No one with an ounce of sense gives a flying falafel what Klein (allegedly) thought in 2003, when he was still 18. But everyone ought to be concerned by the pile of pomposity at Bloomberg View, where this monster of the media’s invention tries to persuade us that his error resulted from too much high-order thinking.
For the background on Klein’s “analytical failure,” we’ll turn you back to Pierce. Today, though, Ezra is older—he’s 28!—and through the conduct of the Post, he has risen far. As our nation sinks beneath the sea, he and his equally grasping wife fill the nation’s major news pages with their utterly worthless twaddle.
As for Ezra, he can now speak with the man who led him astray, analytically speaking!
This week, Ezra telephoned Kenneth Pollack and the pair conducted a chat. Decked out in tweed and puffing their pipes, the analytical giants amaze us with the depth of their current concerns:
KLEIN: This week, I sought out Pollack, now a senior fellow at the Saban Center for Middle East Policy at the Brookings Institution, to ask what he thought of the war, and his role in it, 10 years later. Was it worth it?Do you understand that last sentence? Pollack's book appeared in September 2002. Do you understand how he managed, in his last chapter, to present "a thoroughgoing indictment of the fly-by-night approach the Bush administration took to the reconstruction of Iraq?”
“Whether the war was ‘worth it’ is a judgment that is going to vary from person to person,” he said. “And that view will change over the course of time. What strikes me as far more important right now is the lessons we take from it.” Those lessons, he continued, include, “always be skeptical of even the strongest intelligence,” “keep in mind the potential for unintended consequences,” “don’t ever go to war on the cheap,” and “start with the end state you want to achieve and build back from there.”
In conversation, Pollack comes off much as he did in his original book: curious and questioning. He worries openly about what he got wrong and what he could have done better. He’s careful to avoid articulating overwhelming doctrines or overly moralistic arguments. He talks about how he’s gone back and marked up a copy of “The Threatening Storm,” underlining the parts he got right and striking through the parts he got wrong, trying to figure out whether his case still coheres and whether there was more he could have, or should have, said. He talks about his justifiable pride in the final chapter of the book, a thoroughgoing indictment of the fly-by-night approach the Bush administration took to the reconstruction of Iraq.
We don't quite understand that either. We do understand that Ezra Klein enjoys kissing upper-end ass.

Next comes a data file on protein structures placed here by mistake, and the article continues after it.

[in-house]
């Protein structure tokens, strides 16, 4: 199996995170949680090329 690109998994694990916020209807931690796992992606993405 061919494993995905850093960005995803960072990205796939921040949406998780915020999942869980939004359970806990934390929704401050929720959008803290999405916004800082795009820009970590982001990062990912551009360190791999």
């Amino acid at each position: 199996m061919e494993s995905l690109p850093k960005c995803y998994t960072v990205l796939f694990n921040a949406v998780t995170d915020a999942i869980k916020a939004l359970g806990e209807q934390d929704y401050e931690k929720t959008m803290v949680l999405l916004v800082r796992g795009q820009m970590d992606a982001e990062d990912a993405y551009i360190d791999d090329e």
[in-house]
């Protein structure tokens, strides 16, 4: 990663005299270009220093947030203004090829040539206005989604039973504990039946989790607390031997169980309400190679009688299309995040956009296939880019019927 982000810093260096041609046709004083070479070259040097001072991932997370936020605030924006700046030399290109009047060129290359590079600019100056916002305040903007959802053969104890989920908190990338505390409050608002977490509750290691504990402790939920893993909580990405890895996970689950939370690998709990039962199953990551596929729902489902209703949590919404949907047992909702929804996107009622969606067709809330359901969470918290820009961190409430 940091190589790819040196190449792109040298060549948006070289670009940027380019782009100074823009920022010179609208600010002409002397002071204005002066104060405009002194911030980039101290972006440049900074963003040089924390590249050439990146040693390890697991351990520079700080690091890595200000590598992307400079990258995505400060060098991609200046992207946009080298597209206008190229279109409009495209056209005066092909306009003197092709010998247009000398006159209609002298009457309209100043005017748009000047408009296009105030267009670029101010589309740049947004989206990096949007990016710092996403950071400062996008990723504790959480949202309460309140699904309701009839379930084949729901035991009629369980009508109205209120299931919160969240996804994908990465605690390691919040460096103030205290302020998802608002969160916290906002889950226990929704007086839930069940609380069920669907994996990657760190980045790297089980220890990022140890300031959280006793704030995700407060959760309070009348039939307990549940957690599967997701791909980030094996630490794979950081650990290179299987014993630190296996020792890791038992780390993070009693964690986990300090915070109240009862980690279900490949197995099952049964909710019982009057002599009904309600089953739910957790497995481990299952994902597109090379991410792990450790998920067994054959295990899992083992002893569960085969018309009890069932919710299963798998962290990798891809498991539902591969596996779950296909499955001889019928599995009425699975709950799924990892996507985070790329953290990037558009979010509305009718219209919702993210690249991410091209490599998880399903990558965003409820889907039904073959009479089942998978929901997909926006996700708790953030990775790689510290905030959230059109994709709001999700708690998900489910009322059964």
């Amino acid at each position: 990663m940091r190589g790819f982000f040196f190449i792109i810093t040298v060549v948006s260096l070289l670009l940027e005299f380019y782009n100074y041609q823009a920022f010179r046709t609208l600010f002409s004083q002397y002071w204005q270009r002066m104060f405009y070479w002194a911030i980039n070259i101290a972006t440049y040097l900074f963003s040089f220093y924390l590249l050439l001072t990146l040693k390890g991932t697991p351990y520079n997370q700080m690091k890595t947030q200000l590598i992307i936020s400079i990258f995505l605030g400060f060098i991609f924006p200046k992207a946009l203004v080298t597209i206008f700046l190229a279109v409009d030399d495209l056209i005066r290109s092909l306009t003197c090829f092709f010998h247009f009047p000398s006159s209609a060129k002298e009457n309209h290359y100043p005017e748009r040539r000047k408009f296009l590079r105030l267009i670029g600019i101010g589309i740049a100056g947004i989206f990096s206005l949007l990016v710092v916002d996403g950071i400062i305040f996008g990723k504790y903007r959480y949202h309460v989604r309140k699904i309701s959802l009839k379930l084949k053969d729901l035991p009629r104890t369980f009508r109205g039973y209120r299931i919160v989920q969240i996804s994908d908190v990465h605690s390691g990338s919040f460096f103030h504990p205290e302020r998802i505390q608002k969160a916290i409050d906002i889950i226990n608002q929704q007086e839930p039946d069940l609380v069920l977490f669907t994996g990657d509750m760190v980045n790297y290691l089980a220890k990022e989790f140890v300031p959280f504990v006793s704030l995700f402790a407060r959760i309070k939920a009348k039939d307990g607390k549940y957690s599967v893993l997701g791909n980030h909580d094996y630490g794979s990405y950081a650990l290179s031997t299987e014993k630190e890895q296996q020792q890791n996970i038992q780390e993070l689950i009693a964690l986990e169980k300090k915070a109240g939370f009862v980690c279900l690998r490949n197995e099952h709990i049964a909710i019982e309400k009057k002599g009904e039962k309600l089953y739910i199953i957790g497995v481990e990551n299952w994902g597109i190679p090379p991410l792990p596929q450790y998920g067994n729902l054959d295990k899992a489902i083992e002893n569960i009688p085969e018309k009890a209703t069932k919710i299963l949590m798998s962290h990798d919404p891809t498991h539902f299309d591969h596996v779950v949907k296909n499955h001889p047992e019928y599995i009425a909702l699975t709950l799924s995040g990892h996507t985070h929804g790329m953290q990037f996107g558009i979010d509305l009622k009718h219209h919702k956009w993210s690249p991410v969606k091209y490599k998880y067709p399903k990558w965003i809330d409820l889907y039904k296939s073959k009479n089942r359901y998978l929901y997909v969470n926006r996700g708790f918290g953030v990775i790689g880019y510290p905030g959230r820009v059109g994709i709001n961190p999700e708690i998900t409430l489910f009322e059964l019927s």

In that passage, Ezra puffs his pipe and ass-kisses Pollack, as he has endlessly done with Paul Ryan. In the process, Klein builds a friendly framework around this marvelous man—or at least, he does so over at Bloomberg.
Will Wonkblog readers be exposed to this crap? We look forward to getting an answer.
In the past few weeks, we began to wonder about Klein. Previously, we had largely avoided Wonkblog. We were unable to see how the site’s blizzard of work connected to the nation’s wider faux conversations.
Beyond that, we had been puzzled by the muddled nature of much that Klein says on TV. In part, we wrote that off to the dead-fish persona the young man projects. (In fairness, MSNBC is trying hard to build a new persona for Klein.)
In the past few weeks, we began to read Klein’s work with more care. In truth, his work is often amazingly bad. He constantly seems to play all ends against the middle. Whenever he can, he kisses establishment ass, as he does here for Pollack.
Evan Krohn is now 18. He seems to be desperate for attention. Salon keeps feeding his need.
Klein is now 28. He has been hustling the liberal world ever since he arrived on the scene. His work is routinely worthless or worse. He doesn’t seem to have a voice—doesn’t seem to know who he is, beyond the drive for success.
How has Klein managed to talk his way into so many positions? We have no idea. But over at the Washington Post, he has a set of “underbloggers” who include one kid straight out of college—and one other college freshman.
Why on earth is the Washington Post putting these people into print? We don’t have the slightest idea. But if you want to know how crazy Klein is, just read that piece at Bloomberg.
Klein doesn’t know that nobody cares what he thought at age 18. He doesn’t know that he didn’t “support the war” in a meaningful way.
Pompously, while covering his ass, he makes his latest sad attempt to con the entire world. “I supported the Iraq War, and I’m sorry,” he says, as he closes this ludicrous column.
Why is Ezra Klein in print? We can’t answer your very good question. But as Charlie Pierce has seemed to discern, it’s time for this big fake to go.